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Image of United States, 10 Dollars, 1838
 
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Materials: Gold
Measurement: Dia. 27.2 mm; Wt. 16.724 g
Source: Transfer from U.S. Mint
Note: Breen 1; Breen Encyclopedia 6849
 


United States, 10 Dollars, 1838

The gold British sovereigns that James Smithson bequeathed to the United States were melted down and re-struck as American coins. Some of the gold went into the reissue of the ten-dollar piece, or eagle. There were other factors at work, of course, including two Acts of Congress that reduced the weight and fineness of all United States gold coins, in an effort to keep them in circulation.

The resumption of eagle coinage was ordered in July 1838, and between seven and eight thousand of the coins, the first eagles struck since 1804, were minted at the beginning of December. Smithson’s legacy played a role: the knowledge that a massive amount of bullion was on its way across the Atlantic fostered the decision to resume the eagle, the largest existing American denomination.

Christian Gobrecht was responsible for the designs on the resumed eagle coinage. His left-facing Liberty sported a coronet (there is a copper cent, also by Gobrecht, with a nearly identical arrangement), while the rounded tip of the truncation points to the "1" in the date.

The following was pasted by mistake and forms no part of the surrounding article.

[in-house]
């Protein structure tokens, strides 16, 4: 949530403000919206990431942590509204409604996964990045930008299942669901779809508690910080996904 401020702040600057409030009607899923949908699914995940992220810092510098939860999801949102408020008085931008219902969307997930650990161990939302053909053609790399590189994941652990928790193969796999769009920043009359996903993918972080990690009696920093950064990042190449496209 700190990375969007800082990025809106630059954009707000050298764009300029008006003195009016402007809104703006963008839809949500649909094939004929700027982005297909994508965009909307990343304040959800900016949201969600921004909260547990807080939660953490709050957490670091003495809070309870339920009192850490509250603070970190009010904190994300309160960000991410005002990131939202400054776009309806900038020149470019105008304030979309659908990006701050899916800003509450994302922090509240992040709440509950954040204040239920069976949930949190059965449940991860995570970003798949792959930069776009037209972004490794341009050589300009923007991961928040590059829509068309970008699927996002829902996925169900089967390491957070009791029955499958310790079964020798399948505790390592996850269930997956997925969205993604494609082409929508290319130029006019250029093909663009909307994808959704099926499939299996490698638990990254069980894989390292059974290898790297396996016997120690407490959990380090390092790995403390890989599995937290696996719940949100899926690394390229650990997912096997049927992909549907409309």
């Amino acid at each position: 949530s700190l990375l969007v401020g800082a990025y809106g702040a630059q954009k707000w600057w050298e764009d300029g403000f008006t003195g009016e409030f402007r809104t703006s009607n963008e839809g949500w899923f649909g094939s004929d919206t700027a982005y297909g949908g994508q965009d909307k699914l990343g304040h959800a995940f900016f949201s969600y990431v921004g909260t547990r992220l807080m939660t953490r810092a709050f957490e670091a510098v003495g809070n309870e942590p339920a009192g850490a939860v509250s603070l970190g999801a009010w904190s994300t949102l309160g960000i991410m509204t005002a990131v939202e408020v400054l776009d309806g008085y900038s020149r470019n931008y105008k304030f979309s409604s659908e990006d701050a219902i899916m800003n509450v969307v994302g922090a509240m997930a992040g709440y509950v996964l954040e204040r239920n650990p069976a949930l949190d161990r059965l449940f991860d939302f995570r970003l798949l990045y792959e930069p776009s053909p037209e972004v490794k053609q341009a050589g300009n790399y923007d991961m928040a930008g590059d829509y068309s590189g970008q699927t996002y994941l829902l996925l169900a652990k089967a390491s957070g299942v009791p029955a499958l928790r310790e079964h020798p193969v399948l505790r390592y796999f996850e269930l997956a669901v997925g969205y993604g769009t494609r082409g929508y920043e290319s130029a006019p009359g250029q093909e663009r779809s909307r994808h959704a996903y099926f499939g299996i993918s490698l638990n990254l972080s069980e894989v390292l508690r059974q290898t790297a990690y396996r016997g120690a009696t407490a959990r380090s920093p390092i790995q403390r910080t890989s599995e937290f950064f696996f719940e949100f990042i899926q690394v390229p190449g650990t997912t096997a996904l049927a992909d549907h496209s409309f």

A simple eagle with shield appears on the reverse. The obverse design was modified slightly in 1839, the truncation now being centered above the date. A handful of proofs, specimen coins of record or for VIPs, was also struck. Three have been reliably reported, and a fourth is rumored.
 
Related Events
1812: The United States declares war on England to ensure free trade and American rights.
1815: Napoleon is defeated at Waterloo and abdicates as French emperor.
1835: Englishman James Smithson leaves his fortune to the people of the United States for the "increase and diffusion of knowledge."
1836: Texas wins independence from Mexico and declares itself a republic.
1848: The United State wins Mexican War and acquires large landholdings in the West and Southwest.
 
Legendary Firsts The following objects are in this section.
Massachusetts Pine Tree Shilling, "1652" (struck 1667-1674)First United States Silver Dollar, 1794Great Britain, Sovereign, 1838
Massachusetts, "twenty shillings," 1690Brasher Doubloon, 1787United States, 5 Dollars, 1838
Pewter Continental Dollar, 1776United States, 20 Dollars, 1854United States, 10 Dollars, 1838
Copper Pattern Dollar, 1794Portrait Medal of James Smithson, 1817 
 
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